Changes in federal education policies such as the Every Student Succeeds Act of 2015 have prioritized both high academic standards and school accountability for student outcomes.

An emphasis on instructional leadership has developed in school districts across the country, with many teachers choosing to continue their education as a result.

An example of the Department of Education’s commitment to teacher leadership is Teach to Lead, a joint initiative with the National Board for Professional Teaching Standards. The program aims to “advance student outcomes by expanding opportunities for teacher leadership,” through “providing resources, facilitating stakeholder consultation, and encouraging professional collaborations to develop and amplify the work of teacher leaders,” according to the Department of Education.

Administrative Leadership Roles

Effective instructional leaders are closely involved in the curricular and instructional issues that affect student achievement. Those who play the most central roles in instructional leadership include:

  • Principals and assistant principals
  • Central office personnel (superintendents, curriculum coordinators, etc.)
  • Instructional coaches

According to Dr. Mickey Blackwell, assistant professor at West Virginia State University, principals in particular are a critical component of successful instructional leadership:

“The position of principal is multi-faceted and the administrator is expected to be an expert in many areas of leadership. Community relations, facilities, accounting, and knowledge of personnel issues are all important, but the true driving purpose of public education is ensuring students are successfully attaining skills and knowledge. That is why the successful principal must be a leader and role model in curriculum, student learning and the art of teaching.”

Understanding instructional leadership is important for teachers who wish to make an impact in the lives of students by transitioning to administrative roles such as these.

How Administrators Lead

Instructional leadership focuses on making instructional quality a top priority in schools. Principals and other administrators utilize a wide variety of strategies to bring that vision to realization.

Instructional Leadership.

First, instructional leaders prioritize teaching and learning while balancing administration and management duties. They also focus on the continual alignment of curriculum, instruction, assessment and standards. One way to achieve this is by analyzing available performance data to make decisions regarding both policy and curriculum. This in turn can help guide instructional focus and drive teachers’ professional development.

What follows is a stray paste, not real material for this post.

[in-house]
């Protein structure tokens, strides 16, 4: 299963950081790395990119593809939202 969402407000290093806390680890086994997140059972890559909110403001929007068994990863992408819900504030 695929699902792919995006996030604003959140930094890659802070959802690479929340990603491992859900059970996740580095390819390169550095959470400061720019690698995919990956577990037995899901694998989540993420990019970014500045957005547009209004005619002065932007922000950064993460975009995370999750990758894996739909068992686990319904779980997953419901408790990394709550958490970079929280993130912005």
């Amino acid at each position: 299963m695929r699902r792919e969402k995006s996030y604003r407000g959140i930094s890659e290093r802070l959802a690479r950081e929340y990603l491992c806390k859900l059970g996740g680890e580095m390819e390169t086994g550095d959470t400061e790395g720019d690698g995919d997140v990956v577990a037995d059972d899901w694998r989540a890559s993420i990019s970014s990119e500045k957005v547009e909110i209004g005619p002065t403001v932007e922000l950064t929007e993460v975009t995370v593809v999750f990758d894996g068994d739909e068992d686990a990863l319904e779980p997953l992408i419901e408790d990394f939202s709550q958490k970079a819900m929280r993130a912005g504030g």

Effective instructional leaders support teachers’ continued learning as well, by providing relevant training opportunities and skill development in areas like classroom STEM integration. They also leverage scientifically based reading research (SBRR) when selecting and implementing instructional materials.

According to the National Institute for Literacy, “Teachers can further strengthen their instruction and protect students’ valuable time in school by scientifically evaluating claims about teaching methods and recognizing quality research when they see it.”

Instructional leaders play a key role in ensuring that best practices like these are carried out within schools.

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One of the most important roles of instructional leaders in the educational system is acting as a resource for teachers. They can offer support in areas related to current trends and effective instructional practices, as well as issues relating to curriculum, pedagogical strategies and student assessment.

Becoming an Instructional Leader

As policymakers and other stakeholders recognize the importance of instructional leadership, there is increased demand for professionals in these roles.

According to the Bureau of Labor Statistics, principals at the elementary, middle and high school level can expect to see 6 percent job growth through 2024. On average, education administrators earn around $90,000 per year, making instructional leadership a rewarding and ideal option for classroom teachers looking to expand their skills and advance in their careers.

West Virginia State University’s online Master of Education in Instructional Leadership and administrative licensure programs give educators the knowledge to become instructional leaders. With this valuable credential, educators can continue making an impact in students’ lives by improving the quality of teaching and learning in schools.